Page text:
Notes from a country on the move

5 February 2014 0 Comments

5 February 2014

By Neil Coker in Liberia

Liberia is buzzing at the moment. Different organisations are scoping myriad projects country-wide and the opportunities are attracting a lot of interest.

Of course, much is speculative. For instance, mining companies are still waiting for their licences, which, when they come, will kickstart the mining infrastructure sector – two major rail lines, two ports, feeder and primary roads and associated culverts and bridges.

Funding from the World Bank, USAID, Swedish International Development Agency, DFID and other organisations is available and is driving projects in education, healthcare, infrastructure and capacity building.

Entrepreneurs are identifying tourism hot spots; Liberia has excellent beaches, surfing and game fishing along the coast and huge expanses of unexploited tropical rainforest for the more adventurous.

A small company like mine is easily overlooked in the mêlée and is totally dependent on networking, local marketing and word of mouth. We use Facebook and LinkedIn, locally managed expat forums, local press, embassy networking events and regular interface with NGOs, the World Bank, and government ministries.

It’s paying dividends as we have now successfully completed two projects for international companies and have just signed up our third, delivering design management and cost estimation for a new-build abattoir.

Our fourth contract, providing project and commercial management on a refurbishment, is due to be signed in the next 10 days.

On top of that we are being asked to price a great quantity of jobs.

My first local employee, general manager Edwin Womba (Neil Coker)

Hiring local staff is crucial. Clients like to see companies willing to train and manage nationals, but it must be done within the law.

Frequently staff are hired on an ad-hoc basis and paid in cash, but the government is clamping down on this now. It’s best to use a competent accountant and register your staff with the Ministry of Finance. Staff get a social security card, you pay their taxes, and everyone is above board.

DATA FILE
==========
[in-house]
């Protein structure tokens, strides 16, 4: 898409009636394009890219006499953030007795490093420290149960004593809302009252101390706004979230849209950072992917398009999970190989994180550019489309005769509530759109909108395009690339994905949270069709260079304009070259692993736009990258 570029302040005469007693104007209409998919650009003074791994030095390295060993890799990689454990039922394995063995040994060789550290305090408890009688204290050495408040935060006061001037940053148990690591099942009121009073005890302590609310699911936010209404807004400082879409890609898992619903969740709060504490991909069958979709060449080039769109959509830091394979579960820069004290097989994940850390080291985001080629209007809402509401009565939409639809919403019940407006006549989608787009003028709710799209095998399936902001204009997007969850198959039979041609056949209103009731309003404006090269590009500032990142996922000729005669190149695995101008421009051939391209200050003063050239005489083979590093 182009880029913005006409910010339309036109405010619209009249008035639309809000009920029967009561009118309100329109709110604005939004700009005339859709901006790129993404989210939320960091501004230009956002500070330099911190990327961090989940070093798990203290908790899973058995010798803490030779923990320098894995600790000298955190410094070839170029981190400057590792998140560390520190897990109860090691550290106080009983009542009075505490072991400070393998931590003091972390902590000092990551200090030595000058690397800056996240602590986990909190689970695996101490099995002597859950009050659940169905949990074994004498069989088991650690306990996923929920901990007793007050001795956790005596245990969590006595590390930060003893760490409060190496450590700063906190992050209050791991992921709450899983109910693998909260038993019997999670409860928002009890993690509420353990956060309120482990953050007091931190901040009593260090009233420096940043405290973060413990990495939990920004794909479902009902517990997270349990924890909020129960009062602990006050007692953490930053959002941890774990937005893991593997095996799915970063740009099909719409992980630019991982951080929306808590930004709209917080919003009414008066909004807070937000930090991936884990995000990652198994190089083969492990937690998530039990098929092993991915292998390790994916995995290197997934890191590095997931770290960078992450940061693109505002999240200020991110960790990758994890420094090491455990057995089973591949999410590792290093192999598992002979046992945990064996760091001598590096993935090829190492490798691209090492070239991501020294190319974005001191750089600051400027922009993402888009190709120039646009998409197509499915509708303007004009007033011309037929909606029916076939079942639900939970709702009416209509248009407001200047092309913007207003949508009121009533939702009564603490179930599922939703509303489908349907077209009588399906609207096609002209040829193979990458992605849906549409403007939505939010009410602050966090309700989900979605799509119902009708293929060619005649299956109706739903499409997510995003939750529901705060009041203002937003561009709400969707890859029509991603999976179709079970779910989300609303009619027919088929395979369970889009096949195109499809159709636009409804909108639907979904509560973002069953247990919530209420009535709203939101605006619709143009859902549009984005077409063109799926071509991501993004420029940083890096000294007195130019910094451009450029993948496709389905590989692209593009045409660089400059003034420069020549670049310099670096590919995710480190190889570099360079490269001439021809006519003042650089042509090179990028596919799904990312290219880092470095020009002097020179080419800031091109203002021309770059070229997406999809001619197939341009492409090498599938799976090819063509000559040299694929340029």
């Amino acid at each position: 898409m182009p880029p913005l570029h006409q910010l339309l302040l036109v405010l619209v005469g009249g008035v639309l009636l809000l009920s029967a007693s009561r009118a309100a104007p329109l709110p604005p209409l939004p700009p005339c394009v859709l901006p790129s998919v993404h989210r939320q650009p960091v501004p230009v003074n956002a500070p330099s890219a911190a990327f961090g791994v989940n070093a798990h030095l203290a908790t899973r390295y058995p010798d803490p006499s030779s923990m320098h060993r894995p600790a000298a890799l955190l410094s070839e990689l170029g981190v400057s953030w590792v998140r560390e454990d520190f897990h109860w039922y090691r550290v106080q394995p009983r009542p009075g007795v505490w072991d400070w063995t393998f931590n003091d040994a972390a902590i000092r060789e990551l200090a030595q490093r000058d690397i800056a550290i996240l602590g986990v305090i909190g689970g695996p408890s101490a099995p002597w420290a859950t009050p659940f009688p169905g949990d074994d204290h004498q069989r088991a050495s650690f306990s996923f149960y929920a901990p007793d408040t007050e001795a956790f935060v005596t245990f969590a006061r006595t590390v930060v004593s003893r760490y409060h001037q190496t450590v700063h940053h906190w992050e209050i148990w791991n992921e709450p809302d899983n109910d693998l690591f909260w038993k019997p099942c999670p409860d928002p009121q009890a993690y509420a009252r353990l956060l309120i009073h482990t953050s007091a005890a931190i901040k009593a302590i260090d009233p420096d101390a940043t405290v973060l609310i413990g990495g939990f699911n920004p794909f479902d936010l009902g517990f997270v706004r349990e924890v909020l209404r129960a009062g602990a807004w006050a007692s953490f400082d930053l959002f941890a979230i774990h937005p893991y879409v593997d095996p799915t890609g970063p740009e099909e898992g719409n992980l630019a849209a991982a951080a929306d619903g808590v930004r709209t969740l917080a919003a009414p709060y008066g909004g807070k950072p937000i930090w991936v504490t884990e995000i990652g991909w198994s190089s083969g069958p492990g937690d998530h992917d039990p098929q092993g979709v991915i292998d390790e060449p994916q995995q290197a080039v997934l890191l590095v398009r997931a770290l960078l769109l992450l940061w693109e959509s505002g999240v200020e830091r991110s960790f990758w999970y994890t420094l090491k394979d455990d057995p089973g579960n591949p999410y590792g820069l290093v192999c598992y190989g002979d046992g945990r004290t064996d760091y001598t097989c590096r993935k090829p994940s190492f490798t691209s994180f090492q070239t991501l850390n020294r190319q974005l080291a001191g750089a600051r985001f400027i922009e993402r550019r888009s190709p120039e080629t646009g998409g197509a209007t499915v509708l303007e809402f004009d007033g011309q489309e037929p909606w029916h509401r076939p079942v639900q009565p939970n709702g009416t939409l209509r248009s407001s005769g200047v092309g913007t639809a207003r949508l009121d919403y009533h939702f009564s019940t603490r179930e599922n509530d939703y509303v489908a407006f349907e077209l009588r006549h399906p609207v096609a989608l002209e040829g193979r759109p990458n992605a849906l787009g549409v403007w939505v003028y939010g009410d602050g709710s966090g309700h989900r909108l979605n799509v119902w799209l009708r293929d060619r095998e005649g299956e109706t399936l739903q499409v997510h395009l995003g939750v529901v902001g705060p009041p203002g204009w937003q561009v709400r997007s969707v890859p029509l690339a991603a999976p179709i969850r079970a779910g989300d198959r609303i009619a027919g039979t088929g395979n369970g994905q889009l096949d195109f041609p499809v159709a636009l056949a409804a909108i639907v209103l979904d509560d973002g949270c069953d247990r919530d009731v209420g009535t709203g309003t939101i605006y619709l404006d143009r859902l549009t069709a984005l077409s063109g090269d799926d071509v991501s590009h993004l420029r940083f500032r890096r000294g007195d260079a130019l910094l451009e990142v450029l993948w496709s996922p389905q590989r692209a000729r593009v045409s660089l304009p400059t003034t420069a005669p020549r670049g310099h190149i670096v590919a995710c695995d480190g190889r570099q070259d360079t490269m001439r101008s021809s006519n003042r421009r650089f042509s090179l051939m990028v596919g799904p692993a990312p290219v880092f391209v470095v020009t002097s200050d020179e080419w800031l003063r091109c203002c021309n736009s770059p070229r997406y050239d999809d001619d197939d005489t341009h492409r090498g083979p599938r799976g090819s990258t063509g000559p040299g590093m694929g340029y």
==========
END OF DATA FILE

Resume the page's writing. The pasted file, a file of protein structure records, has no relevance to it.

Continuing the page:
There are numerous stories circulating now about companies being targeted by the authorities and given stiff penalties for circumventing the rules.

Not what you’d expect

On the abattoir project I had to work with a local architect.

It was a design and build contract but not your usual type because we had to go back to basics and educate the architect’s draughtsmen in what was required on the drawings.

It is an interesting experience visiting an office which has intermittent power, random internet provision, no working printer and extremely limited computer equipment.

It has been a challenge teaching someone how to create title blocks, create and sequence drawing numbers, manage a drawing register, standardise dimensions and generally do all we would normally expect from a competent designer, but they are motivated and keen to learn.

My latest project, design management of an abattoir in Careysburg, Liberia. Demolition of the existing is ongoing. (Neil Coker)

After a week of tearing my hair out we had a standard format, legible and coordinated drawings and a happy client!

Everywhere you look in Liberia, there are extremes. You can have coffee in a luxury hotel comparable to one in any city in the world whilst next door is a huddle of shacks made out of scrap metal, pallets and car doors.

Over the last 12 months, however, many changes have sneaked up on me.

Now every spare piece of land is either being built on or used as a business. Suddenly everywhere you’ll see second hand cars and trucks for sale and tiny plywood booths selling water, fruit, telephone cards, and even electricity to charge your phone. (Where it comes from is not something you ask.)

A recent trend is impromptu block-making factories, with teams of sweating labourers using small steel moulds to churn out solid and hollow core blocks.

When operating in a post-conflict area optimism is a prerequisite, but it has to be tempered with pragmatism. This is not the First World: our norms are good to aspire to but it is essential to understand that they won’t come overnight here.

Anyway, we’re glad to be a part of one of the most exciting markets in Africa and are looking forward to 2014.

Neil Coker is a project manager with experience delivering projects in the UK, Middle East and Africa. He is now heading a niche construction delivery company in Liberia.